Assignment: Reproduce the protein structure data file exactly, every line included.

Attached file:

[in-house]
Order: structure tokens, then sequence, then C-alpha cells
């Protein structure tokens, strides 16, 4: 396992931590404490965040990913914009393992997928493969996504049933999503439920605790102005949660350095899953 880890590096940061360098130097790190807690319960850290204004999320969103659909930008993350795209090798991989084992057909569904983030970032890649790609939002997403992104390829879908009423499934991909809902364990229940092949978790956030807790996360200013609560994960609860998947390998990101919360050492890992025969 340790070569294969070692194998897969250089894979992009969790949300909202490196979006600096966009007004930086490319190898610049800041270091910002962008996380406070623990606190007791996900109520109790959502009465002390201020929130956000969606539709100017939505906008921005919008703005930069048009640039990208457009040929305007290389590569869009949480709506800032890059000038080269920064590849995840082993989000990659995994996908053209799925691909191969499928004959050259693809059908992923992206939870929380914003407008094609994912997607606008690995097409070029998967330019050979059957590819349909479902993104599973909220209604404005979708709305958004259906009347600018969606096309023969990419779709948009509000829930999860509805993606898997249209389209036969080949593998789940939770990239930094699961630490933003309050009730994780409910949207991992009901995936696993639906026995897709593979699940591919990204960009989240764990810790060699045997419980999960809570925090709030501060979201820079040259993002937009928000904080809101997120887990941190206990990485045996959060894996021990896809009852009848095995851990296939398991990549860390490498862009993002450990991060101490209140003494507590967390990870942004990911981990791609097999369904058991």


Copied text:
[in-house]
Order: structure tokens, then sequence, then C-alpha cells
């Protein structure tokens, strides 16, 4: 396992931590404490965040990913914009393992997928493969996504049933999503439920605790102005949660350095899953 880890590096940061360098130097790190807690319960850290204004999320969103659909930008993350795209090798991989084992057909569904983030970032890649790609939002997403992104390829879908009423499934991909809902364990229940092949978790956030807790996360200013609560994960609860998947390998990101919360050492890992025969 340790070569294969070692194998897969250089894979992009969790949300909202490196979006600096966009007004930086490319190898610049800041270091910002962008996380406070623990606190007791996900109520109790959502009465002390201020929130956000969606539709100017939505906008921005919008703005930069048009640039990208457009040929305007290389590569869009949480709506800032890059000038080269920064590849995840082993989000990659995994996908053209799925691909191969499928004959050259693809059908992923992206939870929380914003407008094609994912997607606008690995097409070029998967330019050979059957590819349909479902993104599973909220209604404005979708709305958004259906009347600018969606096309023969990419779709948009509000829930999860509805993606898997249209389209036969080949593998789940939770990239930094699961630490933003309050009730994780409910949207991992009901995936696993639906026995897709593979699940591919990204960009989240764990810790060699045997419980999960809570925090709030501060979201820079040259993002937009928000904080809101997120887990941190206990990485045996959060894996021990896809009852009848095995851990296939398991990549860390490498862009993002450990991060101490209140003494507590967390990870942004990911981990791609097999369904058991």